As a matter of fact, I have a certain amount of sympathy for the decoherent histories approach, in the sense that I believe that it is just possible that something sensible could come of it. (In fact, I find that I get into a good deal of trouble with people working in foundations of quantum mechanics for making such a modest claim on behalf of decoherent histories, since most people working in foundations seem to believe that the approach is of no value whatsoever.)
But one point seems clear: insofar as “the extra complication” of “the particle trajectory” is concerned, Bohmian mechanics and decoherent histories are pretty much on the same footing. They both have trajectories (or histories—in one case deterministic, and in one case stochastic)—and an essential innovation of the decoherent histories approach is that it provides us with a probability formula for the histories (analogous to the guiding equation for trajectories), as a fundamental element of the formulation of the theory and not as any sort of consequence of Schrödinger’s equation or of standard quantum mechanics (whatever that means). This probability formula is just the Wigner formula for the probability distribution for the results of a sequence of ideal measurements but it is regarded in the histories approach as referring to histories of objective events, corresponding to such-and-such observables having such-and-such values at such-and-such times, regardless of whether or not any measurement is involved. In other words the histories approach describes the probabilities of observables having such-and-such values and not merely finding them with those values.
The basic difference between decoherent histories and Bohmian mechanics is a simple one: Bohmian mechanics exists, trivially, while decoherent histories remains merely a research program. The point is that in trying to assign probabilities to histories using the Wigner formula (which is more or less just the diagonal of the decoherence functional of Gell-Mann and Hartle) one runs into very serious problems of consistency, problems that the various decoherence conditions that are formulated in terms of the decoherence functional don’t entirely resolve. Many complications ensue. Gell-Mann and Hartle have proposed various conditions which conceivably could overcome all the difficulties and provide us with a well-defined theory that could then be judged for simplicity and what have you. But I believe that as of yet no one has proposed conditions which have been shown to resolve all difficulties.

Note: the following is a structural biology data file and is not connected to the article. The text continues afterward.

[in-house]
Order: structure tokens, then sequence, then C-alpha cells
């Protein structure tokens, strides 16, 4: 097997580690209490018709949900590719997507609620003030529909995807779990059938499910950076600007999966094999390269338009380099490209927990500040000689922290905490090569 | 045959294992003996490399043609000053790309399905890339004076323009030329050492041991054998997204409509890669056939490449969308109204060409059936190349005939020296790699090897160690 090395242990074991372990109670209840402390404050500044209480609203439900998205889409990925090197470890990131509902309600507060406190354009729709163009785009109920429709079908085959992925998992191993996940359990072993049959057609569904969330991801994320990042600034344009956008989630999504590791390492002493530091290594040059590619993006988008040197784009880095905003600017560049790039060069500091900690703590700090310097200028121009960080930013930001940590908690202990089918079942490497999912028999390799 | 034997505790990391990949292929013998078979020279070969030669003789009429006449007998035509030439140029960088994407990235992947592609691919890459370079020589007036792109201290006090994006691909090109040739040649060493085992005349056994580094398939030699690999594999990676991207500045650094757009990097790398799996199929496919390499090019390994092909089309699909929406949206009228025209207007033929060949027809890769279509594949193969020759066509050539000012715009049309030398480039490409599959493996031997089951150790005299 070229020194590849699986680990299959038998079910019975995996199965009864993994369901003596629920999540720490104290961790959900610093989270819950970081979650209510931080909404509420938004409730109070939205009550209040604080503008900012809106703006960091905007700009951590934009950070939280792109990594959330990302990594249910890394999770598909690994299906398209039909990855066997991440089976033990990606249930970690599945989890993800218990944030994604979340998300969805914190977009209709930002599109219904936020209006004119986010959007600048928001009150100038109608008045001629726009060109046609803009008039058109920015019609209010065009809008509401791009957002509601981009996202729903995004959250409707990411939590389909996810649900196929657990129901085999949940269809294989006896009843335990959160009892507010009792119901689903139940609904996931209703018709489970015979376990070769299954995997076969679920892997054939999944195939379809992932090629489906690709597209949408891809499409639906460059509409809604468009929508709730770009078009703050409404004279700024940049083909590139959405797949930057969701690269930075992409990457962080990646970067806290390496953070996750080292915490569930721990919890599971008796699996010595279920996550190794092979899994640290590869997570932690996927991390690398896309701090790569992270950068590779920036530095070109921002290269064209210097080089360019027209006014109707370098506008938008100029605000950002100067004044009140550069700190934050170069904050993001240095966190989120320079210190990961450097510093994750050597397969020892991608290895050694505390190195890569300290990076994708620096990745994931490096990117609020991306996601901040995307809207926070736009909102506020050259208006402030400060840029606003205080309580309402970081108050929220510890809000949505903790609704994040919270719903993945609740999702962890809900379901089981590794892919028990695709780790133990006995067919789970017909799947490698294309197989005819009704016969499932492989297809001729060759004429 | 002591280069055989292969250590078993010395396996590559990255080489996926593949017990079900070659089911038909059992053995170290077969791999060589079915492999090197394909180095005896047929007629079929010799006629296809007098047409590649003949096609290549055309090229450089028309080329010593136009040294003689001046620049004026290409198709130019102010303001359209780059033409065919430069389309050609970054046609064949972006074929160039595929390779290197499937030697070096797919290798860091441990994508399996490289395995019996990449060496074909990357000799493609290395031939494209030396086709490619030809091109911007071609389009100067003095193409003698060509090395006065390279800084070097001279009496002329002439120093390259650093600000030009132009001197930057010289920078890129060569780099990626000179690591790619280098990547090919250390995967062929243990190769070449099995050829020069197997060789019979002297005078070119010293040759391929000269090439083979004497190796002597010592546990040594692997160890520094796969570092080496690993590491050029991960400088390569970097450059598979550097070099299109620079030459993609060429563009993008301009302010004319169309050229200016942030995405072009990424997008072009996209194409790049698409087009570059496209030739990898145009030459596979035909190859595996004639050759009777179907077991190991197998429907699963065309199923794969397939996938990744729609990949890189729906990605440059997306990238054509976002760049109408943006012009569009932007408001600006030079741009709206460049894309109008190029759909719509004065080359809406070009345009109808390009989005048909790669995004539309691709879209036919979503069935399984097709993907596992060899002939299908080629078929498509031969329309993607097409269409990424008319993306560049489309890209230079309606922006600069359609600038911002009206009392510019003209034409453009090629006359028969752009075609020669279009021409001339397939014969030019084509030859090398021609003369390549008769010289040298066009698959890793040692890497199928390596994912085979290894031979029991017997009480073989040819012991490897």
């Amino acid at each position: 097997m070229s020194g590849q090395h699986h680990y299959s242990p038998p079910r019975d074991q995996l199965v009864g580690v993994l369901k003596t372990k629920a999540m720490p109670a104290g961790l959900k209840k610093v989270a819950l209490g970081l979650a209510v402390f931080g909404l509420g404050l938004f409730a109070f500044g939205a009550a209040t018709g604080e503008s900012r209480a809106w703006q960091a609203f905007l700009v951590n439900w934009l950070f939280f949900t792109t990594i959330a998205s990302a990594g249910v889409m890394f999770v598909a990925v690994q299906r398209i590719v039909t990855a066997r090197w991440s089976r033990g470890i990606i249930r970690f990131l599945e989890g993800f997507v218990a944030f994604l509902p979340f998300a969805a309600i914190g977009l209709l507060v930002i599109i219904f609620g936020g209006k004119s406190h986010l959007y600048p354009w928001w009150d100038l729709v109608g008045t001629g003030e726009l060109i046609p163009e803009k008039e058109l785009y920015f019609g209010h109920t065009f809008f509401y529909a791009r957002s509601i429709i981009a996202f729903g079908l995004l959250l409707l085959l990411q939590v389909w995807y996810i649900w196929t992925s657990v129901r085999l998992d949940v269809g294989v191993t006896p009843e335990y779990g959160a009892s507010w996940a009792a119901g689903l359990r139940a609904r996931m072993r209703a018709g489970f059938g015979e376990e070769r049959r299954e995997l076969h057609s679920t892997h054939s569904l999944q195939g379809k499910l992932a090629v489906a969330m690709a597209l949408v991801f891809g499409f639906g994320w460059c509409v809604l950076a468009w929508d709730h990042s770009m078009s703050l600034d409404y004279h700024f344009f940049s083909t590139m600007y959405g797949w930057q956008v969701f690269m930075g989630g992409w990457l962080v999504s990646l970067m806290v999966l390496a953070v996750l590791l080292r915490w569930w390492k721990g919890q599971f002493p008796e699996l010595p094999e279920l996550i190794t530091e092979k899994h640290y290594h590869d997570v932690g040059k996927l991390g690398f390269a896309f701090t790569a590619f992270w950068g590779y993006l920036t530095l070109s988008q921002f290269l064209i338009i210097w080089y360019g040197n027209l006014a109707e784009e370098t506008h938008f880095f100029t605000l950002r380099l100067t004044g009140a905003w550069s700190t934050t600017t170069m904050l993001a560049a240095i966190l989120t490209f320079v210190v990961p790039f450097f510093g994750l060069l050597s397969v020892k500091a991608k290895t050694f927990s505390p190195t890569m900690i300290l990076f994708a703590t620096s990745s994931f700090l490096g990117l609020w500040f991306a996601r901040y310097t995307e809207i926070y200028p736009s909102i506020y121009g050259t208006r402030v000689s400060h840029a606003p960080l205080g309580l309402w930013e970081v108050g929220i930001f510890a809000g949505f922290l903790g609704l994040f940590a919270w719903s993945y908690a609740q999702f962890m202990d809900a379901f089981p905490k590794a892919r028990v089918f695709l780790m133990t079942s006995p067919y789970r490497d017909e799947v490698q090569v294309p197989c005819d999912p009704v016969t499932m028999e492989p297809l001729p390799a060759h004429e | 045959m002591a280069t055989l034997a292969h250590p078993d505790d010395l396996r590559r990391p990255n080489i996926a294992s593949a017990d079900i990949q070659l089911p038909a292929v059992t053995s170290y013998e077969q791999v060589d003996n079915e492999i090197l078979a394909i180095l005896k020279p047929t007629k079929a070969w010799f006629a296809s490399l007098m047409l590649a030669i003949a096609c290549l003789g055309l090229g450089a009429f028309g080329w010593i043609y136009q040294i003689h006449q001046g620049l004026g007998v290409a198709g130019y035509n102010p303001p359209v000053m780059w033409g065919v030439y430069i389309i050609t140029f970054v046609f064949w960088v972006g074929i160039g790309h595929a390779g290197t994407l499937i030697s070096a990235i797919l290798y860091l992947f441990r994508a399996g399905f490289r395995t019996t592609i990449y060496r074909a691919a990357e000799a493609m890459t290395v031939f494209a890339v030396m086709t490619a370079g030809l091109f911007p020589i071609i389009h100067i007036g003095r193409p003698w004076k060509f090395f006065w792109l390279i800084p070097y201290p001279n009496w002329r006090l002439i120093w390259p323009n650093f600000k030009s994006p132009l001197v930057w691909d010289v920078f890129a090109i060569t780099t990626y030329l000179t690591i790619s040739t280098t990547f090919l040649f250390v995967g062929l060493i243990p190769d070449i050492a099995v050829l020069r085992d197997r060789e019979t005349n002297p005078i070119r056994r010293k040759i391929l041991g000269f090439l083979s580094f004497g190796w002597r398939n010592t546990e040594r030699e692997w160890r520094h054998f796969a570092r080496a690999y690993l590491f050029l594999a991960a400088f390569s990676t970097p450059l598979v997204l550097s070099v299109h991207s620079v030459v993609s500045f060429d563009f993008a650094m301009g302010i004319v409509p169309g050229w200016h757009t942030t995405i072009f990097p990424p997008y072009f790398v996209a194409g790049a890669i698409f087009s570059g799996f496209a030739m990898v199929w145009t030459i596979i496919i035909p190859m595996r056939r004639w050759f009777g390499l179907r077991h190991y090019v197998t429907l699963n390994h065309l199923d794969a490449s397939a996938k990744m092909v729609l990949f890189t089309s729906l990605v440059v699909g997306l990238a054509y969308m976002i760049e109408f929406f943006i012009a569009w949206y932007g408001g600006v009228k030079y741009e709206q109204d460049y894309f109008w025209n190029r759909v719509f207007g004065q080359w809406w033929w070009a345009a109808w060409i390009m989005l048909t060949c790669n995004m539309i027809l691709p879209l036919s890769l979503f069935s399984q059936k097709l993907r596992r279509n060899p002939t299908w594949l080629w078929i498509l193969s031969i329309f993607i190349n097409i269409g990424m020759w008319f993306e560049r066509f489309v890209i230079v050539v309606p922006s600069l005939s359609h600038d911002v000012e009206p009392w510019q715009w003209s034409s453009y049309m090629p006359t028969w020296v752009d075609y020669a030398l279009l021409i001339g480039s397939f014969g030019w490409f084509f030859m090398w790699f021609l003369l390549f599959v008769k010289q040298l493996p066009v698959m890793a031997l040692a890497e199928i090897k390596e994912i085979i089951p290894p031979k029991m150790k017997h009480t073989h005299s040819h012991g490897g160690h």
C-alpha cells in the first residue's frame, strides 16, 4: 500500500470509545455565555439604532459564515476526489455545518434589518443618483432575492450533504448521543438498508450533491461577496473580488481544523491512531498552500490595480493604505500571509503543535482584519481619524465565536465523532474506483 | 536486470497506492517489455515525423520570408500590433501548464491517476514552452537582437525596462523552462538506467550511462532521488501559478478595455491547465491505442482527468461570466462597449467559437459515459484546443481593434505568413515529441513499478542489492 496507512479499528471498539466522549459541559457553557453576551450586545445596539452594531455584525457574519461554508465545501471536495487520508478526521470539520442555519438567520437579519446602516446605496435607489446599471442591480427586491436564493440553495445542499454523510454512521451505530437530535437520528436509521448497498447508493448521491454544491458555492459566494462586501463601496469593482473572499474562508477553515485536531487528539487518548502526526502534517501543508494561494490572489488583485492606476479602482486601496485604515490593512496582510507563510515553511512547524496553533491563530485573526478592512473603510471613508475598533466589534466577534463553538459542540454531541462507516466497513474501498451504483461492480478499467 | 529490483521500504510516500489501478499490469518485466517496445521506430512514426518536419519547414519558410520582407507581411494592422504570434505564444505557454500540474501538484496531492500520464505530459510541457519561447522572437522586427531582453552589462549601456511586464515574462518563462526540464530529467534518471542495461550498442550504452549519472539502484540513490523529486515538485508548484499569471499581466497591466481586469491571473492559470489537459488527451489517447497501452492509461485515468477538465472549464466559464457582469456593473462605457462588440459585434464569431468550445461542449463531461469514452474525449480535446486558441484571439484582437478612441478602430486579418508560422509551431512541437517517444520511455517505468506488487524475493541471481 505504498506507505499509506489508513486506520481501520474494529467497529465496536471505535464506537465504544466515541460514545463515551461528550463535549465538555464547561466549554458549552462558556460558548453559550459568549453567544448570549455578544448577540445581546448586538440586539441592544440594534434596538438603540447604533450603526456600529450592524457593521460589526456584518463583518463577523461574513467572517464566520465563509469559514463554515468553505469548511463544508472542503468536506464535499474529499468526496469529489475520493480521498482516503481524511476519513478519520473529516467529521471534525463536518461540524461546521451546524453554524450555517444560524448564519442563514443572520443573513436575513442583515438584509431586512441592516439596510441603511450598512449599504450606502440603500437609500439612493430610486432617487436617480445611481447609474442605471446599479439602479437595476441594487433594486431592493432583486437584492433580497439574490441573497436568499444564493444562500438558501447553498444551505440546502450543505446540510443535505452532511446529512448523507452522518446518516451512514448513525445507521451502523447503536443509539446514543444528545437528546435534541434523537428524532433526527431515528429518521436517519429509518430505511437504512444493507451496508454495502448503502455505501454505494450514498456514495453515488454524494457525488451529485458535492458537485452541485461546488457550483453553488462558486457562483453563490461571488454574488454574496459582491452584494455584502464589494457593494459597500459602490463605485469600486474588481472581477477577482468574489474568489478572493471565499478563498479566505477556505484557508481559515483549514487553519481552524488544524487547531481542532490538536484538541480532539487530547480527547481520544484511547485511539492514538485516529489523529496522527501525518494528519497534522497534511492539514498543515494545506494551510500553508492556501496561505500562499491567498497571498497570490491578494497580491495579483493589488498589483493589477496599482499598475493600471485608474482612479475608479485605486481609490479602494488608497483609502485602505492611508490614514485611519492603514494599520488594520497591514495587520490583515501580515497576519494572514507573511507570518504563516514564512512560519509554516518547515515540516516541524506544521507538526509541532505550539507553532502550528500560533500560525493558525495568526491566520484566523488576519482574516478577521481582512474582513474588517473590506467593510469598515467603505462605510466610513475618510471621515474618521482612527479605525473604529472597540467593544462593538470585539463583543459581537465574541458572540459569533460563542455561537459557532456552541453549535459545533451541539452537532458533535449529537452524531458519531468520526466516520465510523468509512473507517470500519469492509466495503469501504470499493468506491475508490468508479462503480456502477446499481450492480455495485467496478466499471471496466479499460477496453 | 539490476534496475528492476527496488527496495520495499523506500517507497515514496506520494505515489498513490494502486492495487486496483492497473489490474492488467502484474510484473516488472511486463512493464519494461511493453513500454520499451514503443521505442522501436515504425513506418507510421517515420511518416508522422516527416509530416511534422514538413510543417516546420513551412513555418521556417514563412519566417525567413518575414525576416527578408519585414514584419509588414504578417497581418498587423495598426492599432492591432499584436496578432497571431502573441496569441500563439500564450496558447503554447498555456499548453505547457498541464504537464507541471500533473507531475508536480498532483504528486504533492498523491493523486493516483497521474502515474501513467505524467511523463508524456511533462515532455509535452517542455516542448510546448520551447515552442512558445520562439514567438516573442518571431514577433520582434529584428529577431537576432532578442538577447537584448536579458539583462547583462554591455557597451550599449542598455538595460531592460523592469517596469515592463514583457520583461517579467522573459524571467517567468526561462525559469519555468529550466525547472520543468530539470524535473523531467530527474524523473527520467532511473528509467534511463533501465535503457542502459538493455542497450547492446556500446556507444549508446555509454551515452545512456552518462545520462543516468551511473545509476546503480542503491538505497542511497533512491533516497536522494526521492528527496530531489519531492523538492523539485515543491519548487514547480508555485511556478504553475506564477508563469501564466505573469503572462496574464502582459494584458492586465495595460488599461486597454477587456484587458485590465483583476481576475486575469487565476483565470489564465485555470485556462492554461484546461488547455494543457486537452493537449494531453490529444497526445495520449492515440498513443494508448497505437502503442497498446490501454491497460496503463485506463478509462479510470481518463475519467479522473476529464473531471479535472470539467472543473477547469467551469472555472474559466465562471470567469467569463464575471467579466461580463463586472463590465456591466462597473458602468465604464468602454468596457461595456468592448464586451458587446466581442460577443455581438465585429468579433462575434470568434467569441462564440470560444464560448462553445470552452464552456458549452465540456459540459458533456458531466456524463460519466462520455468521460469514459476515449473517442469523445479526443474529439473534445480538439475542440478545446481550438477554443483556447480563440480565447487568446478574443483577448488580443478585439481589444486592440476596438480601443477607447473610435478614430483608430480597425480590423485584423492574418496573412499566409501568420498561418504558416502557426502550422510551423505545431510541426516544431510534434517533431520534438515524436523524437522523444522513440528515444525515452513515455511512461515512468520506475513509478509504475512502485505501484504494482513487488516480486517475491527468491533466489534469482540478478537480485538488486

So when all is said and done, Bohmian mechanics seems incredibly simpler than the decoherent histories program, a fact that is at present causing me severe difficulties. This is because I am writing a review article, for a broad audience, on three sensible formulations of quantum mechanics, specifically decoherent histories, spontaneous localization, and Bohmian mechanics, and there are some length restrictions that I must adhere to. Now while Bohmian mechanics can be completely described quite briefly, and spontaneous localization with a bit more space, it seems to me that to even begin to convey adequately what is involved in the decoherent histories approach requires considerable length. (I haven’t yet figured out how to manage.)
Unfortunately, Bohmian mechanics is a nonrelativistic theory, and so it is of value primarily for the lessons it conveys about finding a sensible interpretation of quantum mechanics that is relativistic, rather than for the specific details of the theory itself. Now the question you raised about pair creation is, of course, very important. Bohmian mechanics itself is not a theory with particle creation or annihilation. However, I see no reason why some Bohm-type theory should not permit these things.